Opponents of the DAS system also had their say. Ronald Kluver decried the addition of more physical infrastructure to up-Island aesthetics. “We have beautiful, scenic roads. Less is more,” he said of a plan to add new poles to support the DAS network.

Prudy Burt, a West Tisbury resident and member of the conservation commission, said she continued to believe that West Tisbury should withdraw from the DAS process. “We have adequate coverage in West Tisbury, and who knows what the technology will be in a year or two,” she said.

Caitlin Jones, a Chilmark resident, who in past had cited health and safety hazards, asked, “Would I be able to tap into the fiber optic system at a pole and could anyone else in the town?” Mr. Gamota said yes.

Several up-Island residents expressed frustration at the open-ended nature of the proposal. They questioned the lack of information about carriers’ commitment to use parts or all of the system as well as specific financial benefits accruing to the towns.

“We may be ahead of ourselves,” said Richard Osnoss of the Chilmark planning board. “Westchester County, N.Y. completed a DAS system in a year. They had the utility and a carrier presenting the plan as partners.”

“It seems to me we’re losing our leverage (with carriers) without specific use plans from carriers,” Nan Doty said.

After questioning Mr. Gamota closely on details of the revenue sharing plan between towns and ATC, Mitchell Posin, a member of the Chilmark planning board, said he was not satisfied about some details of the plan.

Mr. Gamota was unable to estimate revenues because ATC does not have a carrier committed to its proposed system.

Under terms of an agreement reached between the three towns and ATC, the towns would divide up to $600,000 in one-time carrier fees and ongoing rental income for each node used by carriers within the town boundaries. Aquinnah is slated to have seven nodes, Chilmark 20 and West Tisbury 19, under the current DAS layout.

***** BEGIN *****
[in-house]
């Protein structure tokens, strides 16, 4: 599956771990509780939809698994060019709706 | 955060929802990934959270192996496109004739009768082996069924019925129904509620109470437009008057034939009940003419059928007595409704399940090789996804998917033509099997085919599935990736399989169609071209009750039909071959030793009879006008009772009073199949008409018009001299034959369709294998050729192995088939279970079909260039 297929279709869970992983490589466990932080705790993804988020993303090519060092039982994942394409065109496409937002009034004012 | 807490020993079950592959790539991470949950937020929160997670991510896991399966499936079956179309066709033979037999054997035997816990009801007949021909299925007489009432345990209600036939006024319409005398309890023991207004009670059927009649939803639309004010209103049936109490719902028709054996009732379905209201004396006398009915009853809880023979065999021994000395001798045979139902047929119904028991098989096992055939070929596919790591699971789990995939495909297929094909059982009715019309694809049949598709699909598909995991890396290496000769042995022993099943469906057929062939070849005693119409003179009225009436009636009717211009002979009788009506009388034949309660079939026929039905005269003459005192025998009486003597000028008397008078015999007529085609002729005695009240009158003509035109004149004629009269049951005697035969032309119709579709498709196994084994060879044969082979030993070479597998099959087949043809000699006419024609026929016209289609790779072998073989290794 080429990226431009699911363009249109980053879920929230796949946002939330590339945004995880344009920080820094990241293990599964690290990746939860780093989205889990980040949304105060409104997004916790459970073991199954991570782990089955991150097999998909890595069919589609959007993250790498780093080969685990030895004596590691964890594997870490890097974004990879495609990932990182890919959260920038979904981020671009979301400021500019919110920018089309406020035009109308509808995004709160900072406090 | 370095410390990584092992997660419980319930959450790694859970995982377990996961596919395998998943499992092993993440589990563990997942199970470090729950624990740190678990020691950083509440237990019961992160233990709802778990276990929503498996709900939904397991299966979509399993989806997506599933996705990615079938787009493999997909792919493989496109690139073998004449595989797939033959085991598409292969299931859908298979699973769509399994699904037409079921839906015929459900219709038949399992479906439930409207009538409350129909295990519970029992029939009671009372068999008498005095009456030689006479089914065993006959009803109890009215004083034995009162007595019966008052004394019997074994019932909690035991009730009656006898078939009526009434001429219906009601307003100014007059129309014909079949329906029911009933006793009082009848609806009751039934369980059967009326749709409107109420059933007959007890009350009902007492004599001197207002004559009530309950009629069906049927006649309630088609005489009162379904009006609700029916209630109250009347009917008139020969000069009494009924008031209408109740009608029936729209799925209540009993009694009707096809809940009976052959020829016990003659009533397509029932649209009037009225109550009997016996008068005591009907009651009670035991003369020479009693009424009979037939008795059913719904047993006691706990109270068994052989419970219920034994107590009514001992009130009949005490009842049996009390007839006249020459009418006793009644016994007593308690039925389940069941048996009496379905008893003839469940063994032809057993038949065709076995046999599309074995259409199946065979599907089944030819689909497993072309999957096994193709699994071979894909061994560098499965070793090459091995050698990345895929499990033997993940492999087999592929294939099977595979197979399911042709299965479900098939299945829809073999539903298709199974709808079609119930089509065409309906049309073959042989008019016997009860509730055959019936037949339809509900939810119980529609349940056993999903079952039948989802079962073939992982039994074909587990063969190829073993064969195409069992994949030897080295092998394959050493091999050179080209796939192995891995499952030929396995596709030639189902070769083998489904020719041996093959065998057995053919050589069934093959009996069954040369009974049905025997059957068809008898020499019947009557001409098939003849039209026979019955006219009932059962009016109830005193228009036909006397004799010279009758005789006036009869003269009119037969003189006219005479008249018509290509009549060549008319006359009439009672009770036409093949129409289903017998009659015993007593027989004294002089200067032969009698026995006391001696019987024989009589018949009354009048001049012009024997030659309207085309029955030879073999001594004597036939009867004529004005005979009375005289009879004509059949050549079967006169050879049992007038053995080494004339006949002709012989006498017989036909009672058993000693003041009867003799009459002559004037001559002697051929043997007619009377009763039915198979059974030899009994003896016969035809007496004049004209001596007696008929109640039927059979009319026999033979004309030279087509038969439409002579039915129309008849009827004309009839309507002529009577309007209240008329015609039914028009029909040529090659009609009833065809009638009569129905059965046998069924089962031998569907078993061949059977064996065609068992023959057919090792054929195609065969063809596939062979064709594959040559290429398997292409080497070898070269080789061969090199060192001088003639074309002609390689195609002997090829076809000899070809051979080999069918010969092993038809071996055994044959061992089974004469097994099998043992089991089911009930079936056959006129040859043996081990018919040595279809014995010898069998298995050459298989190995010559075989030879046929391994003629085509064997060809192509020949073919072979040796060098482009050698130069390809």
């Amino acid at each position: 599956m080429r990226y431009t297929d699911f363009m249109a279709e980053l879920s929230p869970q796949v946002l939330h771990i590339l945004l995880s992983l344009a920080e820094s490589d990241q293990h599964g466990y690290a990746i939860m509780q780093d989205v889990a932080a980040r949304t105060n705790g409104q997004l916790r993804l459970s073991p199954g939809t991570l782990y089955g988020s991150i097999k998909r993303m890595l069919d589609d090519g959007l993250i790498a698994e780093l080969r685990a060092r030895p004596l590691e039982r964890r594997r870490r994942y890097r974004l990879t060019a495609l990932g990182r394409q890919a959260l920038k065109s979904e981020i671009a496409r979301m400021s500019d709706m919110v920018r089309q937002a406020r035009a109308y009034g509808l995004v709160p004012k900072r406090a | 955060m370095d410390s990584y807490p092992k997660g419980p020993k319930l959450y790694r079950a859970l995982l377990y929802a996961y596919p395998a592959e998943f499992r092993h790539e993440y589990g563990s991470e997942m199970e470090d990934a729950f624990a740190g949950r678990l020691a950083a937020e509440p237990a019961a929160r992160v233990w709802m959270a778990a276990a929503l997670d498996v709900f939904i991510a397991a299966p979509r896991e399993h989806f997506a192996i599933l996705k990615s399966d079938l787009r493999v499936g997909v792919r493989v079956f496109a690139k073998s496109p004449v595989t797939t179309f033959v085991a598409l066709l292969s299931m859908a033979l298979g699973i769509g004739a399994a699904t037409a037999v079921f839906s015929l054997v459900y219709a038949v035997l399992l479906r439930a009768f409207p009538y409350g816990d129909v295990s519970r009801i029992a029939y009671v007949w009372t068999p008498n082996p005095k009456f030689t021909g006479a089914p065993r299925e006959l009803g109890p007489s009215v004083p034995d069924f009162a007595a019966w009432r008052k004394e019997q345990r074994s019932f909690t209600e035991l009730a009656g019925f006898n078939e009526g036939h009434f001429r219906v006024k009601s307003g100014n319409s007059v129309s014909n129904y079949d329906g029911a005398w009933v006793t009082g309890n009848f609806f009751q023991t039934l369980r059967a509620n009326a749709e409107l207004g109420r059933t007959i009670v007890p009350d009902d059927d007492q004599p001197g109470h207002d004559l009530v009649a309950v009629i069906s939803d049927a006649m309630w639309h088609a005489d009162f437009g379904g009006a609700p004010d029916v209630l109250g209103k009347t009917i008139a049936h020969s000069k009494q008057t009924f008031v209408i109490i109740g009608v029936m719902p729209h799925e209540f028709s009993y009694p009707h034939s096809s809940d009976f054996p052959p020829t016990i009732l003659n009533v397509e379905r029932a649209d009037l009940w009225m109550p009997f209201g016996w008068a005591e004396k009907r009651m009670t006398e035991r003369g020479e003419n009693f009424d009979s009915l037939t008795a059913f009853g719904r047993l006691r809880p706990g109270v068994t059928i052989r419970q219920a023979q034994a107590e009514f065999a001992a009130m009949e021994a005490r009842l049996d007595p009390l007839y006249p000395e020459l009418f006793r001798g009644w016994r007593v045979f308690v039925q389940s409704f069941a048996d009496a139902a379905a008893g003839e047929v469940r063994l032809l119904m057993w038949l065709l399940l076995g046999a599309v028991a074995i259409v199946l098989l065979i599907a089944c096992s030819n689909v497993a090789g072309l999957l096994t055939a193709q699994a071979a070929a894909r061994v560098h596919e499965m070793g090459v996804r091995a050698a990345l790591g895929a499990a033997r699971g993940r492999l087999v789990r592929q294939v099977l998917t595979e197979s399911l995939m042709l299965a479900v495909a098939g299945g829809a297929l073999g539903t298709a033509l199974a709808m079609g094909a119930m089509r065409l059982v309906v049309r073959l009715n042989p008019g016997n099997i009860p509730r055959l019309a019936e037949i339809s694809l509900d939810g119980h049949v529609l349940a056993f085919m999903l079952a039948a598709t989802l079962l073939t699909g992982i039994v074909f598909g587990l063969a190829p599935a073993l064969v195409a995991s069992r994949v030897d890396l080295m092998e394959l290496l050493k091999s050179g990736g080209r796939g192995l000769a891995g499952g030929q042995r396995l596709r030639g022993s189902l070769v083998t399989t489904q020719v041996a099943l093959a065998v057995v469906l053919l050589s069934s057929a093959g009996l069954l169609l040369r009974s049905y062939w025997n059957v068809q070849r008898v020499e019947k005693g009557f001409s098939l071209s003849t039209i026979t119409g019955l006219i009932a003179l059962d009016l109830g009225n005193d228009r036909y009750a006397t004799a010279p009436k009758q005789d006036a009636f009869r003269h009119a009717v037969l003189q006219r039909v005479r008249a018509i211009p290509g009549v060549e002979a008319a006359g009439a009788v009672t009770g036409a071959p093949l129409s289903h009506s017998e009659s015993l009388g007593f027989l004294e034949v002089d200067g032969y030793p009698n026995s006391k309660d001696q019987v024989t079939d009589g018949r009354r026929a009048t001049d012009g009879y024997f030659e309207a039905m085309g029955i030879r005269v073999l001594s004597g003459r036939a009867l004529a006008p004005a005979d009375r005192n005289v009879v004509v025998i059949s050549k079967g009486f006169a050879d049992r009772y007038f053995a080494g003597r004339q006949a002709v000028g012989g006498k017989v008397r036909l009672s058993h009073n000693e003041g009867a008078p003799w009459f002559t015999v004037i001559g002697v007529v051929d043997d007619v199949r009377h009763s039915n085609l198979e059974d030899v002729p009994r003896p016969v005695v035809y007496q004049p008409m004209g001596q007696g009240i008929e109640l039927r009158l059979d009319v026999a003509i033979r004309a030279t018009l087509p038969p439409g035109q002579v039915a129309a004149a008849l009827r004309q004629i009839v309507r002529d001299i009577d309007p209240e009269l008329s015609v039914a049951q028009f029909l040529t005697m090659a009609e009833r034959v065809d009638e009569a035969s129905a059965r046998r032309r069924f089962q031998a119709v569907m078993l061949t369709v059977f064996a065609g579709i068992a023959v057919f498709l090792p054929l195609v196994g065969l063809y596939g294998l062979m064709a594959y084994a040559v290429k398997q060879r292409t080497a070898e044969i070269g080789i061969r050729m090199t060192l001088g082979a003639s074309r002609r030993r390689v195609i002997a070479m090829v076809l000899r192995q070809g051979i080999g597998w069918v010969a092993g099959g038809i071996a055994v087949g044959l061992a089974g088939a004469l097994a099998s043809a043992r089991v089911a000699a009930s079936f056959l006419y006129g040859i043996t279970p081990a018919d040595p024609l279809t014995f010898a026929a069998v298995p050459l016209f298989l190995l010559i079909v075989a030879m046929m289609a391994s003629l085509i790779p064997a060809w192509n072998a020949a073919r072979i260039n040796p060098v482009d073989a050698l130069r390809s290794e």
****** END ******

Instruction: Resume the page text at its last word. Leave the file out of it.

Mr. Gamota said that ATC usually has a carrier partner when proposing a system, such as on Nantucket, where a DAS system is in place. Mr. Gamota carefully explained he was not speaking for carriers, but he noted several times that carriers often prefer cell towers because they are four or five times less expensive than DAS systems.

“We’ve received calls from three private parties offering to lease us land for cell towers” on private Island properties, he said.

Several residents asked about the financial feasibility of installing the DAS fiber optic cable system underground. Chilmark executive secretary Tim Carroll said he has heard of cost estimates ranging up to $1 million per mile. Andrew Nanaa, whose company, Global Protection Communications Systems (GPCS), is laying fiber optic cable in Vineyard Haven, said the real number is $180,000 a mile. “I’ve heard the million dollar number for years but I’ve never seen it. It doesn’t exist,” he said.

Robert Potts of West Tisbury suggested that Mr. Gamota and Mr. Nanaa pursue the idea of extending fiber optic cable up-Island.

“We have had conversations and we’re willing to talk again,” Mr. Gamota said, noting “We may or may not do business [together].”

ATC is scheduled to provide a final detailed plan in late August, so that abutters to locations for proposed poles may be notified and the general public made aware of the final plan.

with permission, MV Times

By Jack Shea

Published: July 2, 2009